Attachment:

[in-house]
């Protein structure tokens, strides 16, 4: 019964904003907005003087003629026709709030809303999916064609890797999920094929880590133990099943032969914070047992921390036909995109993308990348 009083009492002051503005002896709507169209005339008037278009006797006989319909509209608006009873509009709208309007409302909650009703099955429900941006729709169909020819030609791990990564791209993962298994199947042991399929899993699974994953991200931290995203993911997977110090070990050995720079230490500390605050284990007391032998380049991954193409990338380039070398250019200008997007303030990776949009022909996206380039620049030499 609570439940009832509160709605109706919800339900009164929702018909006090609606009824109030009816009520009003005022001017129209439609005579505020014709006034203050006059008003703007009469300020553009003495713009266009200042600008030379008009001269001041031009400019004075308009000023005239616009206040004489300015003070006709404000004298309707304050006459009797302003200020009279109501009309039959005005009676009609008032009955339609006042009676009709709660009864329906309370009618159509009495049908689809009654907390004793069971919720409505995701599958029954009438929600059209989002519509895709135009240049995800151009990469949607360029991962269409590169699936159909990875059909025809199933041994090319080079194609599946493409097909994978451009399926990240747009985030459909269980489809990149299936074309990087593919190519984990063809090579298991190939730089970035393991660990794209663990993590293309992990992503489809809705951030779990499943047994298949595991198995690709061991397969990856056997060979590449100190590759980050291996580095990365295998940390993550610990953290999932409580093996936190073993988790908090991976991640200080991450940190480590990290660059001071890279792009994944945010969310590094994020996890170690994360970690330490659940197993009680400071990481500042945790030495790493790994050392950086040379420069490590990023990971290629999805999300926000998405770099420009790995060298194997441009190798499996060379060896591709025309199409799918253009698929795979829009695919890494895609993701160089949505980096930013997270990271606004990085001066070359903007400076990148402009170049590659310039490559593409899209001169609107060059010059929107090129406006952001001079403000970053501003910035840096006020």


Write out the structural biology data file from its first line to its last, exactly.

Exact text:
[in-house]
């Protein structure tokens, strides 16, 4: 019964904003907005003087003629026709709030809303999916064609890797999920094929880590133990099943032969914070047992921390036909995109993308990348 009083009492002051503005002896709507169209005339008037278009006797006989319909509209608006009873509009709208309007409302909650009703099955429900941006729709169909020819030609791990990564791209993962298994199947042991399929899993699974994953991200931290995203993911997977110090070990050995720079230490500390605050284990007391032998380049991954193409990338380039070398250019200008997007303030990776949009022909996206380039620049030499 609570439940009832509160709605109706919800339900009164929702018909006090609606009824109030009816009520009003005022001017129209439609005579505020014709006034203050006059008003703007009469300020553009003495713009266009200042600008030379008009001269001041031009400019004075308009000023005239616009206040004489300015003070006709404000004298309707304050006459009797302003200020009279109501009309039959005005009676009609008032009955339609006042009676009709709660009864329906309370009618159509009495049908689809009654907390004793069971919720409505995701599958029954009438929600059209989002519509895709135009240049995800151009990469949607360029991962269409590169699936159909990875059909025809199933041994090319080079194609599946493409097909994978451009399926990240747009985030459909269980489809990149299936074309990087593919190519984990063809090579298991190939730089970035393991660990794209663990993590293309992990992503489809809705951030779990499943047994298949595991198995690709061991397969990856056997060979590449100190590759980050291996580095990365295998940390993550610990953290999932409580093996936190073993988790908090991976991640200080991450940190480590990290660059001071890279792009994944945010969310590094994020996890170690994360970690330490659940197993009680400071990481500042945790030495790493790994050392950086040379420069490590990023990971290629999805999300926000998405770099420009790995060298194997441009190798499996060379060896591709025309199409799918253009698929795979829009695919890494895609993701160089949505980096930013997270990271606004990085001066070359903007400076990148402009170049590659310039490559593409899209001169609107060059010059929107090129406006952001001079403000970053501003910035840096006020």